Our findings become increasingly important when the population health implications of CKD are examined. The dialysis population in the United States and Canada is expanding at an alarming rate.1,24 The costs of care for patients requiring renal replacement therapy in the United States are staggering, reaching $US 17.9 billion in 1999, an increase of 7.2% from the previous year.1 Several interventions have been proven to slow the rate of progression of CKD, such as the aggressive control of hypertension and the use of angiotensin-converting enzyme inhibitors or angiotensin II receptor blockers.25- 33 These interventions are most effective when instituted early in the course of disease, necessitating an early diagnosis of CKD by primary care providers. Similarly, early referral to a nephrologist or multidisciplinary nephrology team has been associated with improved outcomes for patients starting dialysis.8- 15 The underrecognition of kidney disease is therefore a serious problem, which is magnified by the use of inadequate screening tests for CKD such as the serum creatinine test.5,20- 21 Early detection of CKD in a larger number of those at risk could lead to improved patient outcomes and may be cost-effective.
The prevalence of reduced GFR in elderly populations is now recognized to be much higher than previously suspected.3,5- 7,16 We found that 45.2% of our study cohort had a C-G GFR less than 60 mL/min (<1.0 mL/s), a figure similar to that found by Clase and colleagues3 in their analysis of NHANES III data. Yet the natural history of low GFR in this population is not well defined. Previous studies suggest that patients with low GFR have progressive loss of kidney function, regardless of the initial cause of the low GFR.16,34 However, the prevalence of end-stage renal disease (patients requiring dialysis or transplantation) is substantially lower than would be expected from the prevalence of low GFR.1 Several explanations for this discrepancy are plausible. It is possible that a low GFR in some older people may not be associated with the same risks for progression as may be seen in younger individuals.3 Another possible explanation is that these older patients are not referred for dialysis, perhaps because the severity of their kidney disease is not appreciated, or because they have significant comorbidities.20- 21 Such patients might expire before reaching end-stage renal disease.22,35- 37 This is an area that warrants further study.
From our study we cannot determine the individual effects of the laboratory reporting of GFR and the education component of our intervention. An educational component was used because we were concerned that widespread adoption of laboratory reporting of GFR without an accompanying educational program would lead to an added referral burden of a magnitude sufficient to overwhelm the nephrology specialty services in this area. To prevent this situation, it became clear that the family physicians would need to improve their skills in the initial management of CKD; an appropriate educational intervention was particularly important in this regard. We chose an outreach facilitation program because it has been well documented that educational programs that stress physician knowledge alone, such as traditional Continuing Medical Education courses, are insufficient to change practice behavior.38- 39 There is also agreement that interventions such as an outreach facilitation program that attend to many guideline adoption factors and that use 2 or more strategies in an intensive combined fashion are more likely to result in improvement of practice behavior compared with single strategy interventions.40- 51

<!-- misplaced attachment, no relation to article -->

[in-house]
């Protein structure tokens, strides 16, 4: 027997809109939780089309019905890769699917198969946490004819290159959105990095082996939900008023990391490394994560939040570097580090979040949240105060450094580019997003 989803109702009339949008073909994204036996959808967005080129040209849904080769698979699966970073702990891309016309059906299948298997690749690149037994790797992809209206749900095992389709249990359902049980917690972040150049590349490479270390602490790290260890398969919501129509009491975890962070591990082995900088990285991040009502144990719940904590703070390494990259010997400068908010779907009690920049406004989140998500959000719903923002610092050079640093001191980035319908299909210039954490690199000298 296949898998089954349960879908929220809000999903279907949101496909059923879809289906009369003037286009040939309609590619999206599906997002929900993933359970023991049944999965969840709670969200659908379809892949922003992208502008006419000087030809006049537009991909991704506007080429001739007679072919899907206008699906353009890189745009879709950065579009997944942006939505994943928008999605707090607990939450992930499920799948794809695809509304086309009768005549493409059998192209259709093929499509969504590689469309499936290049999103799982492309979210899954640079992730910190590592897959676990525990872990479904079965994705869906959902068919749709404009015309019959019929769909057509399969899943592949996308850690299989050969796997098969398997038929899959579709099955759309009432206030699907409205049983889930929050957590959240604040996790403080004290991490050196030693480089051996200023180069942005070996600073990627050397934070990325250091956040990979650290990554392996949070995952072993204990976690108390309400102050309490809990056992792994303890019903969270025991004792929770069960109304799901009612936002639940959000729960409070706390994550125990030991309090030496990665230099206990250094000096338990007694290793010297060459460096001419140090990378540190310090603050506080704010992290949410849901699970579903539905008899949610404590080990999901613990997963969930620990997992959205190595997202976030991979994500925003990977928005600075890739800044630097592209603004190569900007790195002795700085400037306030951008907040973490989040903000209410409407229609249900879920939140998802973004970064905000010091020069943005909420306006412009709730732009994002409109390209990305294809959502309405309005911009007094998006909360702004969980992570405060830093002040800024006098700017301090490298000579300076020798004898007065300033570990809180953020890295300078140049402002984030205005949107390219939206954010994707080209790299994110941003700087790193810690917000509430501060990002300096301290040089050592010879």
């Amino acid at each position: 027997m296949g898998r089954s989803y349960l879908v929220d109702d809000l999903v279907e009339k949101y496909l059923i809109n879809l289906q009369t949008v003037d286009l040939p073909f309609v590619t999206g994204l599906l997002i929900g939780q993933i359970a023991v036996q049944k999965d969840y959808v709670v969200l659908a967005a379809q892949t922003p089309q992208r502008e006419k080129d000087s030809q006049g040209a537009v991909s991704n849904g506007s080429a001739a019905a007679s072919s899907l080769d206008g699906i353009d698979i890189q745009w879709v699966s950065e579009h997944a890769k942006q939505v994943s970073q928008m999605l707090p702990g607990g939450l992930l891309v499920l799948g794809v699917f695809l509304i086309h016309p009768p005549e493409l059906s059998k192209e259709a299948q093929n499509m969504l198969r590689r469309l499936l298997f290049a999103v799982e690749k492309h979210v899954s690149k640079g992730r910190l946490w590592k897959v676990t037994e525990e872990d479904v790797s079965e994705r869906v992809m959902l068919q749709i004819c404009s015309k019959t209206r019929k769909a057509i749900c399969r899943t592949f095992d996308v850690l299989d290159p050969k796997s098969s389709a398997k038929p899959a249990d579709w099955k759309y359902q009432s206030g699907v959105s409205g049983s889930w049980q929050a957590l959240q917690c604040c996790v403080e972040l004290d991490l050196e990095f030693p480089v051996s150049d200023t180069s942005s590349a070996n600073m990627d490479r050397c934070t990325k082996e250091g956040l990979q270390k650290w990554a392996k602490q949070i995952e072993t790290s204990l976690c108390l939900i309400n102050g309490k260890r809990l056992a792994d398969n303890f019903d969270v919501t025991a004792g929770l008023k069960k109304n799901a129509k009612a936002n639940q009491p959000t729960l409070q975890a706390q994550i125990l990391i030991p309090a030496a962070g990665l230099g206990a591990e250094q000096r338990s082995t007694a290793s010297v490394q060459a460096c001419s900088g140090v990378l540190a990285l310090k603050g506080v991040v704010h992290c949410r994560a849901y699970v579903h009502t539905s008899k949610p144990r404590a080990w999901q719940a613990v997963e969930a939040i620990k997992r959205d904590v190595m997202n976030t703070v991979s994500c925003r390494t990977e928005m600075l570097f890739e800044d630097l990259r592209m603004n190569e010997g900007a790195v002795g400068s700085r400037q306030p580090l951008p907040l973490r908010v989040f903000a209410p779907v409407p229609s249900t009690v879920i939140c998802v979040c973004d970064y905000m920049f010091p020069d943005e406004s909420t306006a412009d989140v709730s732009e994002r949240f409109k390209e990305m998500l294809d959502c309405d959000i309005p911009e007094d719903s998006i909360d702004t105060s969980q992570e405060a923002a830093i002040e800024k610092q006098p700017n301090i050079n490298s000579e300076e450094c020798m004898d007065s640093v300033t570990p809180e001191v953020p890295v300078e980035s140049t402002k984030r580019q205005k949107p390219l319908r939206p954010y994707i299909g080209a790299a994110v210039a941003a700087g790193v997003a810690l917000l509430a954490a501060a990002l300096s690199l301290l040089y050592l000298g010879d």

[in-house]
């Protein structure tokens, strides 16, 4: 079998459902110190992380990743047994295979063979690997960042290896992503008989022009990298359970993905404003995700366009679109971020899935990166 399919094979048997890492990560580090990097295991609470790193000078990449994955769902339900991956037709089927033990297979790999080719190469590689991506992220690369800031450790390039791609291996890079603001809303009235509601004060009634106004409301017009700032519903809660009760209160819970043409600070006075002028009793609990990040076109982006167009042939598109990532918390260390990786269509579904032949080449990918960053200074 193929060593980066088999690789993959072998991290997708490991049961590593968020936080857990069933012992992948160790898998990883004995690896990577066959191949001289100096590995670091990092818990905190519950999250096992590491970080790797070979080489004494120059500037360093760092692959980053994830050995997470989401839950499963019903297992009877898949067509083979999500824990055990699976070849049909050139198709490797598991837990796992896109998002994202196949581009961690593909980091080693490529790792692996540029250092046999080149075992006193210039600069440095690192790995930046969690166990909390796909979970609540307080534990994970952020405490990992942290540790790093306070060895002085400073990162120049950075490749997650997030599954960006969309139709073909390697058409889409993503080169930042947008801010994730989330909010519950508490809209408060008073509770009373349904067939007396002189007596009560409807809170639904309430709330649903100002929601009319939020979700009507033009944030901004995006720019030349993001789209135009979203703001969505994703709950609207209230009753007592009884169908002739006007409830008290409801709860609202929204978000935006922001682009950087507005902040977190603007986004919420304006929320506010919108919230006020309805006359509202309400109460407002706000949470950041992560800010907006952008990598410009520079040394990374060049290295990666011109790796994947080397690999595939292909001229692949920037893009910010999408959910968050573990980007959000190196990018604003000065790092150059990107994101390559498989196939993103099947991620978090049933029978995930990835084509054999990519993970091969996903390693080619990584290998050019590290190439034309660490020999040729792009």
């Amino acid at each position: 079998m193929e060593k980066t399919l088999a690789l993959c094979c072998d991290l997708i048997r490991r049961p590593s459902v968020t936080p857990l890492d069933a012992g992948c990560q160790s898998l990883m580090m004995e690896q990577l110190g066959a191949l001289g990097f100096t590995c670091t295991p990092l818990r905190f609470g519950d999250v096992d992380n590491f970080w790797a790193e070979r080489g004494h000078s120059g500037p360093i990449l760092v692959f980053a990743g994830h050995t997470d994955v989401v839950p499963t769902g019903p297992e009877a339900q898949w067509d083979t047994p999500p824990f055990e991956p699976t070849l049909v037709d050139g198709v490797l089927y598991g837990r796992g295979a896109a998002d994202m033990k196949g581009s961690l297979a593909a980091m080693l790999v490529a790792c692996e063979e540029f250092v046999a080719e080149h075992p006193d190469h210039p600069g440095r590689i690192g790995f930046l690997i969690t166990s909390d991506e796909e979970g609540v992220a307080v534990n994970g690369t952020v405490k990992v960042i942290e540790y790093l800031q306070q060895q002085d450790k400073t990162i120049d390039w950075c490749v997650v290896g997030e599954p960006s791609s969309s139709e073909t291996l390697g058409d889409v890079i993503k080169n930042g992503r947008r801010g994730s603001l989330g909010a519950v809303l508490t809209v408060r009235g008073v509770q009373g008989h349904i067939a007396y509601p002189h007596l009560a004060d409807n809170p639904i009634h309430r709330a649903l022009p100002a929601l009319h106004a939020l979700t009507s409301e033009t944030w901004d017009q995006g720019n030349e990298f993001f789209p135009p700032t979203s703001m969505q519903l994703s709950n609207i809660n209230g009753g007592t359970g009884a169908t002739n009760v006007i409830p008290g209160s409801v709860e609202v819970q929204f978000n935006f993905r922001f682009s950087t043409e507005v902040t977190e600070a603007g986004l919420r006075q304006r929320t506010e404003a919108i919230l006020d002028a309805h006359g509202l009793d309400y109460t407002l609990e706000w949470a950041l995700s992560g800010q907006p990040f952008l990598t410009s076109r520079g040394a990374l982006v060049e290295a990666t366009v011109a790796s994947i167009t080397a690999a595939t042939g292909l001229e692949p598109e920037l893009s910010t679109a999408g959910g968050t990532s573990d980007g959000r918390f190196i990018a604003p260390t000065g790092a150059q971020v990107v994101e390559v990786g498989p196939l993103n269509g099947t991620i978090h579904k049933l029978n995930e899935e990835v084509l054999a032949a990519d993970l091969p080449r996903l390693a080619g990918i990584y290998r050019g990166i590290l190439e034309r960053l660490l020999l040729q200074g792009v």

We chose the formula of C-G17 to estimate GFR. This formula has been well validated,52- 55 is easy to use, and has been recommended by K/DOQI.16 The disadvantage of this formula is that it requires the patient's weight, which might not be easily available to the laboratories. The physicians could provide this information on the requisition for serum creatinine concentration at the time the test was ordered. Alternatively, laboratories can use the MDRD study equation18 to calculate GFR. This equation does not require the weight, has been validated, and is also recommended by K/DOQI. Before the laboratory reporting of estimated GFR from prediction equations could be widely applied, efforts must be made to standardize the calibration of serum creatinine assays in clinical biochemistry laboratories.16 Serum creatinine results can vary widely between clinical laboratories that use different assays. In the study by Coresh et al,56 this resulted in a bias of 25% in estimating GFRs in the range of 100 mL/min, with lesser bias occurring at lower levels of GFR. In the present study, serum creatinine measurements obtained during the intervention period were analyzed in a single laboratory, using 2 well-correlated assays. However, most primary care physicians receive laboratory results from multiple sources. Thus, the serum creatinine results obtained from each laboratory must be comparable in order to accurately diagnose CKD from estimated GFR.
In conclusion, we have demonstrated that CKD detection in ambulatory elderly patients can be dramatically improved in the primary care setting with the use of estimated GFR along with serum creatinine concentration. The laboratory reporting of estimated GFR along with serum creatinine concentration should be the preferred screening test for CKD, and targeted outreach facilitation intervention should be initiated to educate primary care providers to this new screening method.
Correspondence: Ayub Akbari, MD, Department of Medicine, University of Ottawa, 1967 Riverside Suite 5-25, Ottawa, Ontaria, Canada K1H 7W9 (firstname.lastname@example.org).
Accepted for publication December 17, 2003.
This study was funded by a grant from Ortho-Biotech, Raritan, NJ.
The investigation was performed at the Family Medicine Center of The Ottawa Hospital, Ottawa. We thank Kevin Burns, MD, and Marshall Lindheimer, MD, for their critical review of the manuscript. We also thank Marcella Cheng-Fitzpatrick for extraction of the data and Darlene Hackett and Margo Rowan for their help in supervising the study.